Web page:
The neuromatrix theory explains a great deal of previously unexplainable evidence related to pain, such as why placebos work, why someone can experience pain with no tissue damage, why someone can have significant tissue damage without pain, and why pain can be significantly affected by non-nociceptive sensory information, thoughts, memories, emotions, and social interactions.
Now let’s compare the neuromatrix theory to Sarno’s theory to compare similarities and differences.
First, Sarno is correct that chronic pain often results more from processes in the brain than from any significant tissue damage in the body. He is also correct that emotions such as anger or stress can be major contributors to pain. In fact, studies have shown that job satisfaction is an excellent predictor of back pain, and that MRI results showing herniated discs or torn rotator cuffs are nowhere near as predictive of pain as you might imagine.
Despite the support that the neuromatrix theory gives to some aspects of Sarno’s claims, he does not cite to it in his writing. This should raise concern because he has written three books on pain without citing to current pain science! (I will admit that I only read the most recent book and just browsed the others.) Sarno instead spends a great deal of time discussing Freud, the ego, the superego, and other archaic metaphorical concepts. Bad sign.
I would guess that the reason Sarno ignored the science relevant to his theories is that it directly contradicts them in a fundamental way, which is this. The neuromatrix theory proposes that the purpose of pain is to encourage you to take action to prevent or heal harm to the body. TMS proposes that the purpose of chronic pain is not to protect the body, but to repress emotion. To accomplish this goal, the brain harms the body by inducing hypoxia – on purpose! Here we have two polar opposite explanations of the brain’s intentions in relation to chronic pain – one is that pain is intended to protect the body, the other that pain is the result of the brain’s attempt to harm the body. Sarno’s view seems completely counterintuitive and raises several questions from an evolutionary perspective.
Why would natural selection create people who feel back pain when they have repressed rage? One might imagine that the ability to repress anger would be useful to get along harmoniously with other tribe members. But why would back pain be the best way to go about repressing the anger? Back pain makes you irritable, disagreeable and unable to perform useful work – these are hardly qualities that will assist you in getting along with others. (But to get empathy and avoid work? Maybe.) Surely there are more effective ways to distract us from uncomfortable emotions than pain, such as compartmentalization, denial, projection, obsession, neuroses, work, etc. Why does pain help repress emotion better than these mechanisms?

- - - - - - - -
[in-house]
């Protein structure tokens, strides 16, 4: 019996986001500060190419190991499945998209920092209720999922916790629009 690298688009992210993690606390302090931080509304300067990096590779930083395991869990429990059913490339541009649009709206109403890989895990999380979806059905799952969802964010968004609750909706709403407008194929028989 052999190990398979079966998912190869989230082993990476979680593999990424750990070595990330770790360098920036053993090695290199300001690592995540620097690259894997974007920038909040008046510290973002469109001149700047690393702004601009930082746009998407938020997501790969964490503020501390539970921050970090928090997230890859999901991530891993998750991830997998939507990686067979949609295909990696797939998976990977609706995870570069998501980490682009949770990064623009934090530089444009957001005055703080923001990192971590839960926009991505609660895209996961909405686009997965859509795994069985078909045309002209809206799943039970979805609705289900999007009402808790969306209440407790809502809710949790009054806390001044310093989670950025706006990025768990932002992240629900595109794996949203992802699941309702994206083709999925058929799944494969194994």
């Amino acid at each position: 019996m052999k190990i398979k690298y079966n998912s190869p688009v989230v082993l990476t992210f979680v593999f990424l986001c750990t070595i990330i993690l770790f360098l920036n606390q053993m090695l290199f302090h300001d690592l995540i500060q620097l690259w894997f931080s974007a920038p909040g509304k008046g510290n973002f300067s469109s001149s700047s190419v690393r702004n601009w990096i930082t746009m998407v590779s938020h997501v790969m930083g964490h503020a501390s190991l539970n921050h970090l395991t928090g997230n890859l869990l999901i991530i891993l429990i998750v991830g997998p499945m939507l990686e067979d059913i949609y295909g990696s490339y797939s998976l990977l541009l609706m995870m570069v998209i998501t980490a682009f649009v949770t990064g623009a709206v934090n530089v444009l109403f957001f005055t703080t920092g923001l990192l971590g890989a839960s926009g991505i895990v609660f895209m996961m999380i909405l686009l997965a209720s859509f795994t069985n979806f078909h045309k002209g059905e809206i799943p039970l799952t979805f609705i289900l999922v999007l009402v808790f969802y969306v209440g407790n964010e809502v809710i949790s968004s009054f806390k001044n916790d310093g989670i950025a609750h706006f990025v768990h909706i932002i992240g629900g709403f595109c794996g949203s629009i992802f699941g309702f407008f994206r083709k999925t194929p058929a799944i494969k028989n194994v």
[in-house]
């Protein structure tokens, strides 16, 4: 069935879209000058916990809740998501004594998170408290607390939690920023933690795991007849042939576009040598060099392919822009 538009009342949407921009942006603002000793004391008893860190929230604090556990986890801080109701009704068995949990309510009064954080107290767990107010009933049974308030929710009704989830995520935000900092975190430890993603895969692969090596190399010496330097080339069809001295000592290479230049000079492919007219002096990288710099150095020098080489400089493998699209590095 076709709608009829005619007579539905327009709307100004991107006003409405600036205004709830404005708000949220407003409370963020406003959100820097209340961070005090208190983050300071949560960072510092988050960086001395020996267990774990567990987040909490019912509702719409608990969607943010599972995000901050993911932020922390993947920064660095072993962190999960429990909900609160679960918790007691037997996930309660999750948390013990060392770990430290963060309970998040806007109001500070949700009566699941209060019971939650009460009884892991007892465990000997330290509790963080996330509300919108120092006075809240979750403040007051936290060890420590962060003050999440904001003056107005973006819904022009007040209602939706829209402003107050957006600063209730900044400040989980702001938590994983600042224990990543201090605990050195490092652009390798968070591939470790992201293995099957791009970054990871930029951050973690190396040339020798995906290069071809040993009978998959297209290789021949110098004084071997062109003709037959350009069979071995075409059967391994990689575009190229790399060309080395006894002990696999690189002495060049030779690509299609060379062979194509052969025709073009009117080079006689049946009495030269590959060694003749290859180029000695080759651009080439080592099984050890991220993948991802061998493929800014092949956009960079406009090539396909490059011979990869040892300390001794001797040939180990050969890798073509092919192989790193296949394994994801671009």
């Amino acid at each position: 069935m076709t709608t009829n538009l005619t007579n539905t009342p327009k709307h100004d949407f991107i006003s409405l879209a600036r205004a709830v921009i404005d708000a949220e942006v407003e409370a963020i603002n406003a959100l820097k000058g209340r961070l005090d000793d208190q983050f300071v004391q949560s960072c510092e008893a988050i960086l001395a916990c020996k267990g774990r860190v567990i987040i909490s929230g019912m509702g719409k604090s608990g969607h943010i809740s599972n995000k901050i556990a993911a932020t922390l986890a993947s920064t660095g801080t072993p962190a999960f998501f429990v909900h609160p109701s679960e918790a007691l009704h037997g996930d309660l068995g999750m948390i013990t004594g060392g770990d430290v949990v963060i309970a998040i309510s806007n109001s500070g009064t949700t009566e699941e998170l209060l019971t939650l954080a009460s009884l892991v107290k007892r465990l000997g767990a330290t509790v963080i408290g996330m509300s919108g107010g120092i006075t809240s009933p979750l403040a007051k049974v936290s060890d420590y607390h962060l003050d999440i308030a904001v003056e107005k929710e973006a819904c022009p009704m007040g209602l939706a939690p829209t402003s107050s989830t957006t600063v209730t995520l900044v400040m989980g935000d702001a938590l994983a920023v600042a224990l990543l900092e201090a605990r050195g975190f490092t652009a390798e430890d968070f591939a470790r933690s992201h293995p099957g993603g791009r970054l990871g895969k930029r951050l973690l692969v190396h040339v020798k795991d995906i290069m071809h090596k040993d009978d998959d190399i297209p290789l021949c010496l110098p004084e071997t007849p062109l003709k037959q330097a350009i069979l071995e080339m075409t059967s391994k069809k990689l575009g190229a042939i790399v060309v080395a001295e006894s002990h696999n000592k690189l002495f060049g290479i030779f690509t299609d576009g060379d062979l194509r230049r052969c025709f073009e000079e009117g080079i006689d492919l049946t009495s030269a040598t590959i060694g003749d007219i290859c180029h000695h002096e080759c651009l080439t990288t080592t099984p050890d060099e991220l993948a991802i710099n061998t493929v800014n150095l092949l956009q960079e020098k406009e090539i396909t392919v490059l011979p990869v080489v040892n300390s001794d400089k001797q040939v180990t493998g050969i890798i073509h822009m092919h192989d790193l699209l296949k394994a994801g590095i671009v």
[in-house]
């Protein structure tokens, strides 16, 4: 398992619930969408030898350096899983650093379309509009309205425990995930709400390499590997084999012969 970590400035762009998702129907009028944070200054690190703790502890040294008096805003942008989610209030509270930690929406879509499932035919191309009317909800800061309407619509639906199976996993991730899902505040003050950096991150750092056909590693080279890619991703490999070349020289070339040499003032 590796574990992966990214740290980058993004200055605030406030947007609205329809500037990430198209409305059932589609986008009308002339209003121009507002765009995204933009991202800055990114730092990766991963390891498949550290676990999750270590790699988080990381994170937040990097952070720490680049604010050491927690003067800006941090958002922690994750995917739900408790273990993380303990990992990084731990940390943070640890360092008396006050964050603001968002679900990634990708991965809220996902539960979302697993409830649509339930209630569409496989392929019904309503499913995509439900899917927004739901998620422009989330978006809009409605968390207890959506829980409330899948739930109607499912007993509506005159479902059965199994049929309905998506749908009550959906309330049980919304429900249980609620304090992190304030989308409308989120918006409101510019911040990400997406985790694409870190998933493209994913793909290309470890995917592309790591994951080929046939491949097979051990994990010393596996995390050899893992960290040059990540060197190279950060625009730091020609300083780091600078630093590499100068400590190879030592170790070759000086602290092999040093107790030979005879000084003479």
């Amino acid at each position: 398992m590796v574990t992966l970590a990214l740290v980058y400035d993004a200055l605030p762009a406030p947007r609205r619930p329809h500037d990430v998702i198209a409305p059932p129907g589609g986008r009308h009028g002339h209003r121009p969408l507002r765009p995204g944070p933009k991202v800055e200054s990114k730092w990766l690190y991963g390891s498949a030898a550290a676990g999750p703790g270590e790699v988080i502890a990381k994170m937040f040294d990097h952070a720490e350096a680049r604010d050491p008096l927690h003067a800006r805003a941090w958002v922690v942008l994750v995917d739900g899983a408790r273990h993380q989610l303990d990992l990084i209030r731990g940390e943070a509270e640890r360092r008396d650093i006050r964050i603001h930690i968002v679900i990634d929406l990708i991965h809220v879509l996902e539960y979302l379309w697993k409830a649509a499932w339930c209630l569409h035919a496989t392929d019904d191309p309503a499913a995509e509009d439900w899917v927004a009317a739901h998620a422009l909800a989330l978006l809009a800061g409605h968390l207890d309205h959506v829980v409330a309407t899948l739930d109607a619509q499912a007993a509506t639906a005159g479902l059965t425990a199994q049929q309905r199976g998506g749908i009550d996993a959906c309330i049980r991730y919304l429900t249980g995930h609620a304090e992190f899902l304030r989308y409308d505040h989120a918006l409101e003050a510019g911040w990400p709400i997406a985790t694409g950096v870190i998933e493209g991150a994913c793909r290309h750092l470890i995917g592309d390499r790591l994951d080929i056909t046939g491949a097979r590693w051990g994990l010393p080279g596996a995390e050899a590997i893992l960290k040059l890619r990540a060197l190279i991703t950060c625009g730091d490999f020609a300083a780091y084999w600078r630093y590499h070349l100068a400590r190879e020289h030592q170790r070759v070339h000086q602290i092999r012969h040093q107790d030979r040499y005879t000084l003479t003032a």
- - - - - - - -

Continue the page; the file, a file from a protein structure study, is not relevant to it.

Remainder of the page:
And even if pain is a good way to repress emotion, is it really worth the price? Why is repressing emotion so important that we need to create disabling pain to do it? It is hard to imagine how such a function could have evolved.
Further, even assuming the brain would have some good reason to create pain in order to repress an emotion, why would damaging the body through hypoxia be the chosen mechanism? Pain science tell us that the brain is perfectly capable of creating pain without any nociceptive signaling from the body. Accordingly, it would be theoretically unnecessary for the brain to damage the body in order to cause pain. Damaging the body to cause pain is a circuitous, inefficient and costly path to accomplish a goal that seems pointless and counterproductive.
In sum, Sarno is correct that the brain and emotional stress play a big role in chronic pain, but his proposed mechanism for how this relationship works appears implausible and inconsistent with what we know about pain science and evolution.
Of course, none of this means that his treatments do not work. That is a separate question! So if Sarno’s methods work for you, that is great, congrats on your progress and keep at it. But don’t think that proves that TMS is a real disease, or that Sarno’s methods work by curing it.